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 DIABETES

Since 1984 Lions have been involved with helping people with Diabetes and in promoting knowledge about the disease. 

Diabetes is a common life-long health condition. There are 3.2 million people diagnosed with diabetes in the UK and an estimated 630,000 people who have the condition, but don't know it.

Much of the following information has come from the Diabetes UK website.  To find out much more about Diabetes click here http://diabetes.org.uk 

WHAT IS TYPE 1 DIABETES?


Type 1 mainly begins in childhood or as teen agers but can be developed at any age.  It develops when the insulin-producing cells in the body have been destroyed and the body is unable to produce any insulin.
Who typically gets Type 1 diabetes?
Type 1 diabetes accounts for about 10 per cent of all adults with diabetes and is treated by daily insulin injections, a healthy diet and regular physical activity. Type 1 diabetes can develop at any age but usually appears before the age of 40, and especially in childhood. It is the most common type of diabetes found in childhood.

Type 2 mainly affects older people but worryingly it is affecting younger people as well.

WHAT IS TYPE 2 DIABETES?


Type 2 diabetes develops when the insulin-producing cells in the body are unable to produce enough insulin, or when the insulin that is produced does not work properly (known as insulin resistance).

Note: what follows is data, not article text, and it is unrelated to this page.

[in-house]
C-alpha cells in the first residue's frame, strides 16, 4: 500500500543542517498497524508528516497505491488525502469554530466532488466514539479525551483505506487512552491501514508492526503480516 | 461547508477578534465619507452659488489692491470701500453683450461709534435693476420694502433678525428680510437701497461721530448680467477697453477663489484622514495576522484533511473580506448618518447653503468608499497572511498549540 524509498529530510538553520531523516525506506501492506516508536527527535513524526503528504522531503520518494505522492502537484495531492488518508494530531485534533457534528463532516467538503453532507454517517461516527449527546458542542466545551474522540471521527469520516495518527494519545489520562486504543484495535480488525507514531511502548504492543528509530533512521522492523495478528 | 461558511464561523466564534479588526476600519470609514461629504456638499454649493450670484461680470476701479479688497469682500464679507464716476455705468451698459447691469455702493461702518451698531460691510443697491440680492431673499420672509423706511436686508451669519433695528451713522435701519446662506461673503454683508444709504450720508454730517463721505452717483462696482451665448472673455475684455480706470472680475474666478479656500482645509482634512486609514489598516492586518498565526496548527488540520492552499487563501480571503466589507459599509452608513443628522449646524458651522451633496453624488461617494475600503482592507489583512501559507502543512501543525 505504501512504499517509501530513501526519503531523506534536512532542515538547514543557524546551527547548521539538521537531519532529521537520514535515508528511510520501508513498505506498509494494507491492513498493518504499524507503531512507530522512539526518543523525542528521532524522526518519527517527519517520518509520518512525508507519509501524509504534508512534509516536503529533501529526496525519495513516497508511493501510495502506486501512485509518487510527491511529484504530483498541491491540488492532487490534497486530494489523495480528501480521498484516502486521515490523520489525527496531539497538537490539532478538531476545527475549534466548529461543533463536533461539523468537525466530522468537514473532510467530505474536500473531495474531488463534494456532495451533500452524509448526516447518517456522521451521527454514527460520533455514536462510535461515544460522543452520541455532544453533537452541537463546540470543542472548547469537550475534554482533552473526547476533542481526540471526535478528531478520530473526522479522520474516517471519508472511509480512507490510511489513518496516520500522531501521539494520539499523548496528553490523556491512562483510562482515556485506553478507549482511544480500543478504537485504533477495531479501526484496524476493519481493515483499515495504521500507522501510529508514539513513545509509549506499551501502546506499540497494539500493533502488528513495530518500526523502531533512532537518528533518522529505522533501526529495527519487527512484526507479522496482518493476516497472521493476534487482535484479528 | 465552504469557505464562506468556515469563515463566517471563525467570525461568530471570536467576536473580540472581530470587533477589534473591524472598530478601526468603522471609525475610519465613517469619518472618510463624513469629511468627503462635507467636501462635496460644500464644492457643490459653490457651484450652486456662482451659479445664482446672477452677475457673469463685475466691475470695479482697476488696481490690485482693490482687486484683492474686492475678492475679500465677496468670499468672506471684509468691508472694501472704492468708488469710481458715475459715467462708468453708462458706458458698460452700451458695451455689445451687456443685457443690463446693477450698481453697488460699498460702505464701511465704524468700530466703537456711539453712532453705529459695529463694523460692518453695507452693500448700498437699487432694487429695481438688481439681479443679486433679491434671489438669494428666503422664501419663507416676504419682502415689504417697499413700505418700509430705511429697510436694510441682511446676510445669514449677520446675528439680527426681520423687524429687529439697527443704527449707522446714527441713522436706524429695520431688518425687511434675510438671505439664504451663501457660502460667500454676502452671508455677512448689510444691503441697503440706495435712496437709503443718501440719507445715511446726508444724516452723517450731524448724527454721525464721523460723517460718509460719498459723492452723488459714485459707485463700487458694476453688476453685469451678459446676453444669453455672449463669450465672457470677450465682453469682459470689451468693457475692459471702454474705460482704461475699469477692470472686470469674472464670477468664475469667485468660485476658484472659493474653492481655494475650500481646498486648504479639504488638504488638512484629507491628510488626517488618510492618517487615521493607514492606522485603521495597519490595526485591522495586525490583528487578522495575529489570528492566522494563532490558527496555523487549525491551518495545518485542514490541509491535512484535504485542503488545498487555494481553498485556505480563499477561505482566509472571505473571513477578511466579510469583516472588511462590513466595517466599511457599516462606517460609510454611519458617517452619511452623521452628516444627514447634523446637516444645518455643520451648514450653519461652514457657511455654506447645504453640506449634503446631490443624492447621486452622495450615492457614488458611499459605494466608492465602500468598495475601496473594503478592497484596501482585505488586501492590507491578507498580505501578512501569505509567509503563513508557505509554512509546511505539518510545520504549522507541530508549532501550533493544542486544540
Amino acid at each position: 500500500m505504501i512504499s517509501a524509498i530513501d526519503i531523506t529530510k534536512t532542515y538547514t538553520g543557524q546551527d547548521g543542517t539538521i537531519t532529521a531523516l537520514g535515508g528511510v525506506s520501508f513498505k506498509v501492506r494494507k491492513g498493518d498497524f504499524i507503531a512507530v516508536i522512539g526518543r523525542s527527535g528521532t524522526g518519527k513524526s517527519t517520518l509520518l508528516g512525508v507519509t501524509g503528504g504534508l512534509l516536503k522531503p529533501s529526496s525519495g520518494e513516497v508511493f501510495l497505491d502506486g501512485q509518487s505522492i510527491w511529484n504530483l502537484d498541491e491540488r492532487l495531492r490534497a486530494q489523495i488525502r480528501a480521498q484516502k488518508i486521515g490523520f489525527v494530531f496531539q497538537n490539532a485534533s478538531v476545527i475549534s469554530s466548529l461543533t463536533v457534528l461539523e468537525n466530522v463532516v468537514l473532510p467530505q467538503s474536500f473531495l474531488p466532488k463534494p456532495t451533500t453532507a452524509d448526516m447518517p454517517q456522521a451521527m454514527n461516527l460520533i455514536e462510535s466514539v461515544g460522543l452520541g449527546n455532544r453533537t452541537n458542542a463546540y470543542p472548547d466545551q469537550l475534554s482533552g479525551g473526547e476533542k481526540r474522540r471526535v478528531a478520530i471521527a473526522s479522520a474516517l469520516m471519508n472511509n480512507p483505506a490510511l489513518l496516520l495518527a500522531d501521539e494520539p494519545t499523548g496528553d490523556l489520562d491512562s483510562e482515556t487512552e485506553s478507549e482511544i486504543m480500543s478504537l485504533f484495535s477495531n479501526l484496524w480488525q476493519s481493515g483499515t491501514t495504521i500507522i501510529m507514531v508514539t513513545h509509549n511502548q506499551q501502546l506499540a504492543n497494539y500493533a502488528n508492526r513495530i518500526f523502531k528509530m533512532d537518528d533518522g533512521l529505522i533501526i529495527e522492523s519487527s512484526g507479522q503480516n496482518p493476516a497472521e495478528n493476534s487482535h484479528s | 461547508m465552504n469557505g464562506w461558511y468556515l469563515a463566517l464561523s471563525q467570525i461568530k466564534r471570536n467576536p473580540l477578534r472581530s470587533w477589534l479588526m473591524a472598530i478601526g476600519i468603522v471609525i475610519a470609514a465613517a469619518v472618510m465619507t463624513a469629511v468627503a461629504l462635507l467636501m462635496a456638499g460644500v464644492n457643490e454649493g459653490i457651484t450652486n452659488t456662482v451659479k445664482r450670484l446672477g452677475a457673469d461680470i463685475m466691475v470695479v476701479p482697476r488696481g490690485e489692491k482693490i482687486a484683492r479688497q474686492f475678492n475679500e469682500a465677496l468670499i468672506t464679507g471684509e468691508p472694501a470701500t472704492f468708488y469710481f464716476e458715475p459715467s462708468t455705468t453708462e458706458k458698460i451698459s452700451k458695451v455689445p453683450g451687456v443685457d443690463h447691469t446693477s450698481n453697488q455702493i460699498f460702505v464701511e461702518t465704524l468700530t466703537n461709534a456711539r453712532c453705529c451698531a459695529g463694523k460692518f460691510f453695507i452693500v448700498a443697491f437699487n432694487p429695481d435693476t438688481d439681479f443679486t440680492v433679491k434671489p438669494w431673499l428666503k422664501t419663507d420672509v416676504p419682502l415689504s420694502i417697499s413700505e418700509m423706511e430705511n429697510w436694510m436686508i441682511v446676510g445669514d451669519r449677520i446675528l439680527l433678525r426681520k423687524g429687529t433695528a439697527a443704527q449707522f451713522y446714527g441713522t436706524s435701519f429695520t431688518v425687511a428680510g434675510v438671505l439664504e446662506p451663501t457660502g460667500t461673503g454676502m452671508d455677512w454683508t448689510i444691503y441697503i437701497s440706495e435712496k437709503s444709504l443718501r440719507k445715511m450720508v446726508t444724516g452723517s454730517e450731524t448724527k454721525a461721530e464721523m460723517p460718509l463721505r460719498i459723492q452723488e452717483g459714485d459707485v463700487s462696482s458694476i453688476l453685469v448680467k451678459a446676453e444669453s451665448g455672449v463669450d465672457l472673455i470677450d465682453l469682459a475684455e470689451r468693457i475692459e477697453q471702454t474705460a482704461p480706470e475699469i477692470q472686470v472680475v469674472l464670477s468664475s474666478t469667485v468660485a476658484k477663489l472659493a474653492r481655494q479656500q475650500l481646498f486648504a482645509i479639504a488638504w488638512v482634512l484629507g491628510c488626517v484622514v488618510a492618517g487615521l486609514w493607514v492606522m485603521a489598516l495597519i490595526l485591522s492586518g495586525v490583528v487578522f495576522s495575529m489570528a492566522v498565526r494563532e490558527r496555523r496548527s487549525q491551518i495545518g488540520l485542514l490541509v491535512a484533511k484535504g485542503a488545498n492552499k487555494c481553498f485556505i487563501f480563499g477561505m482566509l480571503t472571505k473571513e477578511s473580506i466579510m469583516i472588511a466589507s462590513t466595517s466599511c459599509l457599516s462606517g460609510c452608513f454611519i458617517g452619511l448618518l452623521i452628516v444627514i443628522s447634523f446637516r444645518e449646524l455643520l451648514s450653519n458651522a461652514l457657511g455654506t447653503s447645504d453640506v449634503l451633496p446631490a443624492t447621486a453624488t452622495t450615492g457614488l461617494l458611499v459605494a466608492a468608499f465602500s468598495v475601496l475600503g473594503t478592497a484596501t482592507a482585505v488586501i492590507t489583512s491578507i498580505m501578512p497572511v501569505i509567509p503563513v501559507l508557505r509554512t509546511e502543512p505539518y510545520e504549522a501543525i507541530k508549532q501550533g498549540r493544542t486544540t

Who typically gets Type 2 diabetes?

Type 2 diabetes usually appears in people over the age of 40, though in South Asian people, who are at greater risk, it often appears from the age of 25. It is also increasingly becoming more common in children, adolescents and young people of all ethnicities. Type 2 diabetes accounts for between 85 and 95 per cent of all people with diabetes and is treated with a healthy diet and increased physical activity. In addition to this, medication and/or insulin are often required. In Type 2 diabetes there is not enough insulin (or the insulin isn't working properly), so the cells are only partially unlocked and glucose builds up in the blood.

ARE YOU AT RISK OF TYPE 2 DIABETES? 


The number of people with diabetes in the UK is growing. By 2025, we estimate 5 million people will have diabetes - risking all the serious complications that come with it.
At the moment, there is nothing we can do to prevent Type 1 diabetes. But around 80 per cent of cases of Type 2 diabetes can be prevented or delayed by maintaining a healthy weight, eating well and being active .
Risk factors for Type 2 diabetes
Your risk of developing Type 2 diabetes is a combination of your genes and your lifestyle. Do you know all the risk factors?
About 90 per cent of people with diabetes have Type 2 diabetes. It can come on slowly, usually over the age of 40. The symptoms may not be obvious, or there may be no symptoms at all, therefore it might be up to 10 years before you learn that you have it. It's important to understand your risk of developing Type 2 diabetes, so you can take action now to reduce your risk and watch out for the symptoms.
You are more at risk of Type 2 diabetes if: